About half of the passengers were Americans with most of the remainder from countries throughout Europe. On different evenings we had dinner with Trump supporters from Nashville, Tennessee, with a Brazilian couple who now lived in Italy, a Scottish police officer and his very successful wife and with a Dutch couple who lived a 15 minute taxi ride from our final port-of-call in Amsterdam.
At this stage, I must point out that, whilst there were a few young people on board, their number was matched by some very elderly folk. I would say that the average age of passengers was definitely 60 plus.
Annie and I had chosen to arrive in Copenhagen a day before the ship sailed and this proved to be a wise choice as we had a lovely time strolling around this liveliest of cities - especially in the area of Nyhaven.
Our first day onboard the Azamara Pursuit was spent at sea as the ship crossed the Baltic before visiting three capital cities in three days - Tallinn (Estonia), Helsinki (Finland) and Stockholm (Sweden). All three were fascinating in their own way but our favourite was Stockholm where the ship was moored for 48 hours so that we could make the most of the city’s history, its Royal Palaces and gardens - and its shops.
After finding our way round the Swedish capital, we then sailed to the small island of Gotland where we had a stroll around the charming walled town of Visby, before, on the following day, September 1, we found ourselves in the port of Gdańsk, our ship moored at exactly the spot where the first shots of WW2 were fired. It gave us a perfect view of a fly past over the monument and of Polish naval vessels marking the 83rd anniversary of the outbreak of the Second World War.
After our day converting the cost of everything from Polish zlotis, we sailed to the smallest town on our itinerary, the town of Ronne on the Danish island of Bornholm where again we were converting from Danish krone. It might have been the smallest port of call, but Ronne had the best Tourist Information Office, the best maps, a small orchestra to welcome us ashore and free WiFi.
But, of the small ports, the best was a place that, prior to the cruise, I’d never heard of - Warnemunde on the north coast of Germany. This attractive little town was packed with holiday-makers many of whom were wandering around the outdoor pottery market and along one of the longest beaches I’ve ever seen.
After a morning in Warnemunde, we took the train to the nearby university city of Rostock which again was full of Saturday shoppers and tourists. After a long day ashore, we were finally welcomed back on board by a local Oompa Band with lots of German beer and sausages for us to sample.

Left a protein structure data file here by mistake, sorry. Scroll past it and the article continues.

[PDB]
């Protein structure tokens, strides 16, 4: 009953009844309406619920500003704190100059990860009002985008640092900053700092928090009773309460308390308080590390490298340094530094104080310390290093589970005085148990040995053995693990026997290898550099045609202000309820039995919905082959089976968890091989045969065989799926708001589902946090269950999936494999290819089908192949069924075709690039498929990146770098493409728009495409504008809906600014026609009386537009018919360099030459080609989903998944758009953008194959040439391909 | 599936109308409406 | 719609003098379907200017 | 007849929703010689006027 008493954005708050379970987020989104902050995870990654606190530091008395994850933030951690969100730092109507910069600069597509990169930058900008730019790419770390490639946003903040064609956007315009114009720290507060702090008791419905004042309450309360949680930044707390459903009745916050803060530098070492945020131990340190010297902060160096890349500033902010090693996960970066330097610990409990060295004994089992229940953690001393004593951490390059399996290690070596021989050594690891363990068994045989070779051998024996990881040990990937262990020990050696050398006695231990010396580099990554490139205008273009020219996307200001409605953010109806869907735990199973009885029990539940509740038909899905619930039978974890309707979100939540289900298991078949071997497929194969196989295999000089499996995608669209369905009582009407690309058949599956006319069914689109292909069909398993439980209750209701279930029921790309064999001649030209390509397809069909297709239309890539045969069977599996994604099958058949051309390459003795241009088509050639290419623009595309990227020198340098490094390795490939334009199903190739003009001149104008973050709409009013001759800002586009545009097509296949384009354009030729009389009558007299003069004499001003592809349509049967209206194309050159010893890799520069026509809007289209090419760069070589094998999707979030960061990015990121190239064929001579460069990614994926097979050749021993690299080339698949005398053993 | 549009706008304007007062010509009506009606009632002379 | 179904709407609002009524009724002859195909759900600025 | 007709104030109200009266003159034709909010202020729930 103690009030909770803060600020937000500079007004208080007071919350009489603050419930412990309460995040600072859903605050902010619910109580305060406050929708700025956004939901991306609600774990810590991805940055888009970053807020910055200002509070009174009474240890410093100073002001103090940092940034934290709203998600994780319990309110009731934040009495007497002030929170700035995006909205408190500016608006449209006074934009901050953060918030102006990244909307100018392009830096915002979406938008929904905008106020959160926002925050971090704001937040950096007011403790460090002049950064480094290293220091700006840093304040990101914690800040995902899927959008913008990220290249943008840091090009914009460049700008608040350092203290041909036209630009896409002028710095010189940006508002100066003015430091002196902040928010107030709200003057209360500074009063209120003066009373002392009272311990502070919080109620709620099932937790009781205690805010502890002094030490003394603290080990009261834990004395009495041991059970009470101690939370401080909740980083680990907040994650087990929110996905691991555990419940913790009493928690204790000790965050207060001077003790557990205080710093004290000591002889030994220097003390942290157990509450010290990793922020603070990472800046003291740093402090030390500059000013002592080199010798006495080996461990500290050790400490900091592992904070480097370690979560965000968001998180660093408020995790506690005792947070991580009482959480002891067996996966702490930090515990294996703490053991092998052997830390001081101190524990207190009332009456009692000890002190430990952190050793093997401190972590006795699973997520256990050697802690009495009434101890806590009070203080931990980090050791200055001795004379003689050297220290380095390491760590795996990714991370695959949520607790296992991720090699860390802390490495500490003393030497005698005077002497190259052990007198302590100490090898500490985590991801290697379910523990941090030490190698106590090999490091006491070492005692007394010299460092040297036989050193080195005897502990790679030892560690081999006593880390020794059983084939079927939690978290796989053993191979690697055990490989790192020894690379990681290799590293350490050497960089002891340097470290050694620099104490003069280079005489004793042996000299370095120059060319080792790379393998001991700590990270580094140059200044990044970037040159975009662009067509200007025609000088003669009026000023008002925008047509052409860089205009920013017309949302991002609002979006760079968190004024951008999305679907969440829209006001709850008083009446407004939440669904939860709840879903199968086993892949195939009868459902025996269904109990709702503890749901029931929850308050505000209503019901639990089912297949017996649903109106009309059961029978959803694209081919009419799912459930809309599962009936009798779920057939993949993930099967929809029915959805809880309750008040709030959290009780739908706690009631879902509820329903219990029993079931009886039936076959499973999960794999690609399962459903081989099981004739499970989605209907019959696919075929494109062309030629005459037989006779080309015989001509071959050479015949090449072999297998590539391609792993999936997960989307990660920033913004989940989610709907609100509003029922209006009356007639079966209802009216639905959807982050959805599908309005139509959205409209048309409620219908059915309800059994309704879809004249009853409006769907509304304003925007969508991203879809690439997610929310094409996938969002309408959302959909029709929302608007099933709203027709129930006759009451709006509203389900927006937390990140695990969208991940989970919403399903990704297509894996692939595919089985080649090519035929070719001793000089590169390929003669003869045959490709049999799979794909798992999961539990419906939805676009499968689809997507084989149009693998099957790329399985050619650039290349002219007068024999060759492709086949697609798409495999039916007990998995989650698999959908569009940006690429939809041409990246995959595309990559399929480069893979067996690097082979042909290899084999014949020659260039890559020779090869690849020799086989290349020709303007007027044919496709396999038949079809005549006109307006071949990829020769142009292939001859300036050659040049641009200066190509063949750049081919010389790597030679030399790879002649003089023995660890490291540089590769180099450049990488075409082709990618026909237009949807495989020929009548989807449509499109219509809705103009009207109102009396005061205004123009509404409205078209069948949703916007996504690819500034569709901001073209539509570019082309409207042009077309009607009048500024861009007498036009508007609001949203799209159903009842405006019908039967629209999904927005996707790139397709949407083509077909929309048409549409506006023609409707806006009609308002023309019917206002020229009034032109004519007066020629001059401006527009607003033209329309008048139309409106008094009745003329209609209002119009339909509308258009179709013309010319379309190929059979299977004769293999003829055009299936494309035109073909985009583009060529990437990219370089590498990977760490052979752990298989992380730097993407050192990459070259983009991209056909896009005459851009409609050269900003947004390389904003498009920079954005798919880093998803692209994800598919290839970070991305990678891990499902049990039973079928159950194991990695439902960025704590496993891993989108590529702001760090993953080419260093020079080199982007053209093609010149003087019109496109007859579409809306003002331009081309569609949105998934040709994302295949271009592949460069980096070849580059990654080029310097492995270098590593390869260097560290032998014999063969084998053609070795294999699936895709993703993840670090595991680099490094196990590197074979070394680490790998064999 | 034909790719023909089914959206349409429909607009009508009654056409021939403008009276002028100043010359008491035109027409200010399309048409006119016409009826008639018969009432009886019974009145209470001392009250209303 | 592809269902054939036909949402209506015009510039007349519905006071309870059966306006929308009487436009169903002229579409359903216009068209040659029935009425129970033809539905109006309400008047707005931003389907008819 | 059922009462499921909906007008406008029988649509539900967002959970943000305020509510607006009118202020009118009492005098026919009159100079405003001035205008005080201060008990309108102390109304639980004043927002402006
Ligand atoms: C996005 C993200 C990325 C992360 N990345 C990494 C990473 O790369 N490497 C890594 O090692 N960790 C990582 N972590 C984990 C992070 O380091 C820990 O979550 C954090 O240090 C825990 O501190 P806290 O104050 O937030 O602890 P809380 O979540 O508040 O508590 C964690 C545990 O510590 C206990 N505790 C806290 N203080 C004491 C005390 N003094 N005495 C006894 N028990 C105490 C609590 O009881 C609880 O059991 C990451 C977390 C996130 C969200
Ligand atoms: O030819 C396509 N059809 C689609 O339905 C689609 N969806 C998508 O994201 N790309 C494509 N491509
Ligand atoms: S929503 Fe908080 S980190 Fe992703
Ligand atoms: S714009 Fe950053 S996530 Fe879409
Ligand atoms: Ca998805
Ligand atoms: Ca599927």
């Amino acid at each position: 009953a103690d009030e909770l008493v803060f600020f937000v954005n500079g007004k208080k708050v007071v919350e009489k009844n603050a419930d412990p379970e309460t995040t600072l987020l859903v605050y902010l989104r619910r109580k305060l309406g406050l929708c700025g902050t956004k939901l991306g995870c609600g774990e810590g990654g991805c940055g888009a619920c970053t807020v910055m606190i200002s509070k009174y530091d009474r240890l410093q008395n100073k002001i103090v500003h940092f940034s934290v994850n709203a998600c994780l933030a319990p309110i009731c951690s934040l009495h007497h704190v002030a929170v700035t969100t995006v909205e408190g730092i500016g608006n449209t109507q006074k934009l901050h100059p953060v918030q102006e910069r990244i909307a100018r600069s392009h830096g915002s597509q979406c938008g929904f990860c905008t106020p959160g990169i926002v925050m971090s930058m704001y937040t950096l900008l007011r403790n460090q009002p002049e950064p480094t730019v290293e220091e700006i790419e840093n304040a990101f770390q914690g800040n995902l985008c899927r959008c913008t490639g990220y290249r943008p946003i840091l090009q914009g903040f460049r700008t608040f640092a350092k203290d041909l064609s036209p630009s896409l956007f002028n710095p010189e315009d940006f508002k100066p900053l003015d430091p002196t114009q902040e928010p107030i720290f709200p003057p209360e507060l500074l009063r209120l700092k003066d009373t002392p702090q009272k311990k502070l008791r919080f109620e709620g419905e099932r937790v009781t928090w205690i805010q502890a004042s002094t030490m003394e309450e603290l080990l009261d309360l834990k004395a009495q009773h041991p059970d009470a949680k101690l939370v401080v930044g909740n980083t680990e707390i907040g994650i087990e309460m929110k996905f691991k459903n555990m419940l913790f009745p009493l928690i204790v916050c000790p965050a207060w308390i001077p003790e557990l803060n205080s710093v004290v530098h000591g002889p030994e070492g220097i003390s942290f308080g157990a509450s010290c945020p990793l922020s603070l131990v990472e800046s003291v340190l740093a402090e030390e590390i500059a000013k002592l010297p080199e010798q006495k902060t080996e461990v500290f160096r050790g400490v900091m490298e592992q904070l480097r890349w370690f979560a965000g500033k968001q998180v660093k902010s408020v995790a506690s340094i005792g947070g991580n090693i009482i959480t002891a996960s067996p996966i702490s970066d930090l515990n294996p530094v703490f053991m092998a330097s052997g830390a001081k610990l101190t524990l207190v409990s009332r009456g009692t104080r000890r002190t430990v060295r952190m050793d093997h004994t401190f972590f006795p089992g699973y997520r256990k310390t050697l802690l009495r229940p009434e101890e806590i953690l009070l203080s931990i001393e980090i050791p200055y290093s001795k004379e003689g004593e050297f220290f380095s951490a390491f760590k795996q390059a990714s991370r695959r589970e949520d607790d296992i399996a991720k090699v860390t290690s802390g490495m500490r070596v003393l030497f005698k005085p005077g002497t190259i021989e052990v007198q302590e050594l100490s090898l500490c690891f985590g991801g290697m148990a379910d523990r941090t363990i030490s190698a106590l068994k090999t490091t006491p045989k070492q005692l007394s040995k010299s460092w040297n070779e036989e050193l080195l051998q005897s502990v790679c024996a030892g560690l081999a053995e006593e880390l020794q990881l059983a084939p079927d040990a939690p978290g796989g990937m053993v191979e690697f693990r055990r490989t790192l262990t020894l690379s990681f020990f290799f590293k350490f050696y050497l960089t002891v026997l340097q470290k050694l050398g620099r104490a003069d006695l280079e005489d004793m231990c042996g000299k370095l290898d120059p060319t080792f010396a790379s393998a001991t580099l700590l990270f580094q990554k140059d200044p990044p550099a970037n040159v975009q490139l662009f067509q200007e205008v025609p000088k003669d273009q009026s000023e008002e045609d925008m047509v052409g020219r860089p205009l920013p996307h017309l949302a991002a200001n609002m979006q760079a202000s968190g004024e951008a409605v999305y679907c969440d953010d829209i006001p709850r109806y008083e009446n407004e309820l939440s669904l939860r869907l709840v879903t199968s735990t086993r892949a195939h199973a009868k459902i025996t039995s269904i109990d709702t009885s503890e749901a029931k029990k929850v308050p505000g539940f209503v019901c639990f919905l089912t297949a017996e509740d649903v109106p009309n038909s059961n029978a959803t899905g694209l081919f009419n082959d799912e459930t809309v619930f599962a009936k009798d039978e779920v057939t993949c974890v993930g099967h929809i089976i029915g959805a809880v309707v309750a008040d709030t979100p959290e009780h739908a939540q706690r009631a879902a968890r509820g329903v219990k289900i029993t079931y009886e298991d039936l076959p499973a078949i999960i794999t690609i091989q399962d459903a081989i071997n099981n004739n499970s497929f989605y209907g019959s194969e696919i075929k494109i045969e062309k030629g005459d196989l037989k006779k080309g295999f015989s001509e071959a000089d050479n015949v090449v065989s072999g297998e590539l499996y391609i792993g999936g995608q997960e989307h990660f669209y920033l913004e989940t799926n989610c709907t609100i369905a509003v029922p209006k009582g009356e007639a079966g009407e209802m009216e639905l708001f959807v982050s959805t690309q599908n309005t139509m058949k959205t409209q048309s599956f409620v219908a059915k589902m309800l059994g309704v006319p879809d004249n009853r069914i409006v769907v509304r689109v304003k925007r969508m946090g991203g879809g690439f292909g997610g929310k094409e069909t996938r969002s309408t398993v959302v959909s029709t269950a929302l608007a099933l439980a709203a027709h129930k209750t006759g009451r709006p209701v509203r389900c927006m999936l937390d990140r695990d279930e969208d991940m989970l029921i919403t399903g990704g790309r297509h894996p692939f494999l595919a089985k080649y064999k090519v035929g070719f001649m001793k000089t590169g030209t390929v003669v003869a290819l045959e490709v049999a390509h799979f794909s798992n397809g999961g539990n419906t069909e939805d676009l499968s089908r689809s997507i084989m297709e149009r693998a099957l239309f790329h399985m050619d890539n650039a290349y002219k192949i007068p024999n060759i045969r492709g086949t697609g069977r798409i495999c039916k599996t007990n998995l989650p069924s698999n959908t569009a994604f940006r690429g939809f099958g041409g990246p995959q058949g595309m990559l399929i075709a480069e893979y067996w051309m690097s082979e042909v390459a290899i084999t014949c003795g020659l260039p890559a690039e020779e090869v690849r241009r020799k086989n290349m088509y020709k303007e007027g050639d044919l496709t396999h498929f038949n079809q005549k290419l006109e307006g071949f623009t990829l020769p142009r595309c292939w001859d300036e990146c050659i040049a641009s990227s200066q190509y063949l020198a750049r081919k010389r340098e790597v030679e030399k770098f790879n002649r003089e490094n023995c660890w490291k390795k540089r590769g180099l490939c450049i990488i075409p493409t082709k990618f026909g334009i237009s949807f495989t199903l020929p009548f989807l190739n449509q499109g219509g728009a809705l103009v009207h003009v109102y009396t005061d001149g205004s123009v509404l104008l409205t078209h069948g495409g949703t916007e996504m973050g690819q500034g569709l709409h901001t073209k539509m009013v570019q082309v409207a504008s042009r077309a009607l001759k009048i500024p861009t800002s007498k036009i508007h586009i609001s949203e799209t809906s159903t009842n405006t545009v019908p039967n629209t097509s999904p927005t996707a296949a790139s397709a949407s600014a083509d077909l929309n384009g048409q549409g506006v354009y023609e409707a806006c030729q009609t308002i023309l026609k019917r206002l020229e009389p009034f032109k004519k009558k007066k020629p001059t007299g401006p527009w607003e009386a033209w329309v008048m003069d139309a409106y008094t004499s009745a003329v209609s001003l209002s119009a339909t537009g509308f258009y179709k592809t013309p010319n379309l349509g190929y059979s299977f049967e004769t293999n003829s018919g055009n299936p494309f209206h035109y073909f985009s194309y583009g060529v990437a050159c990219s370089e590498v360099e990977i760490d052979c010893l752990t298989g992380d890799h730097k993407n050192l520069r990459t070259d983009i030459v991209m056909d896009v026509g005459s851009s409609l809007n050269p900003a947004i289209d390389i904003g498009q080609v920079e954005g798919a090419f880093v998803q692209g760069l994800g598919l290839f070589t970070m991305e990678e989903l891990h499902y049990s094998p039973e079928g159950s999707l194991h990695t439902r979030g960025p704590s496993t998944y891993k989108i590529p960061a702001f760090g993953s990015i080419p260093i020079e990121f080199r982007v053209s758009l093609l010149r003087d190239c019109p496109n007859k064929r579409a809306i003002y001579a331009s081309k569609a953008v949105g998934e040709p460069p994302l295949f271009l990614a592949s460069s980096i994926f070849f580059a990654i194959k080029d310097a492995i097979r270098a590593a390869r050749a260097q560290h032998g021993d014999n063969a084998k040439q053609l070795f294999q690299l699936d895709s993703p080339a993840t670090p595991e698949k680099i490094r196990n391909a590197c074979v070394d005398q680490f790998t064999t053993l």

The cruise ended with a fascinating transit through the Kiel Canal and a visit to Amsterdam where we took a lovely canal cruise through the city.
The Shore Excursions
Whenever we arrived in a new port, there would be a shuttle service of luxury coaches to take us into the city centre. The coaches ran every half hour and, of course, they were available to bring us back to the ship when we’d had enough of the sightseeing or shopping. But, instead of wandering round the city centre, many people would opt for a guided tour, usually by coach, to somewhere of interest. Throughout the cruise there were 42 tours available. Obviously, in some places there would be several options available - in Stockholm there were eight tours, whilst in Gdańsk, there were just three.
If I had a criticism of the cruise, it would be the extortionate prices of many of these excursions. The average price of the 8 alternative tours in Stockholm was 117 Euros per person and in Amsterdam, 115 Euros per person. If Annie and I had taken a typical tour at every port, we would have spent around 2000 Euros on tours. Perhaps we are slightly cost-conscious but, in most places, we did our own research and, armed with a local map, we set off to see the sights on our own, using local transport when necessary.
If you want a floating theme park or a children’s wonder world, then Azamara Pursuit is definitely not for you. If you wish to dress in formal clothes for every meal, then the Azamara’s more relaxed style is not for you. If, however, you wish to eat wonderful food, be served by the most wonderful staff and visit some fascinating places, then I suggest you consider a cruise on Azamara Pursuit. We enjoyed every moment of it.
By the way, there was absolutely no sponsorship from Azamara in the writing of this article.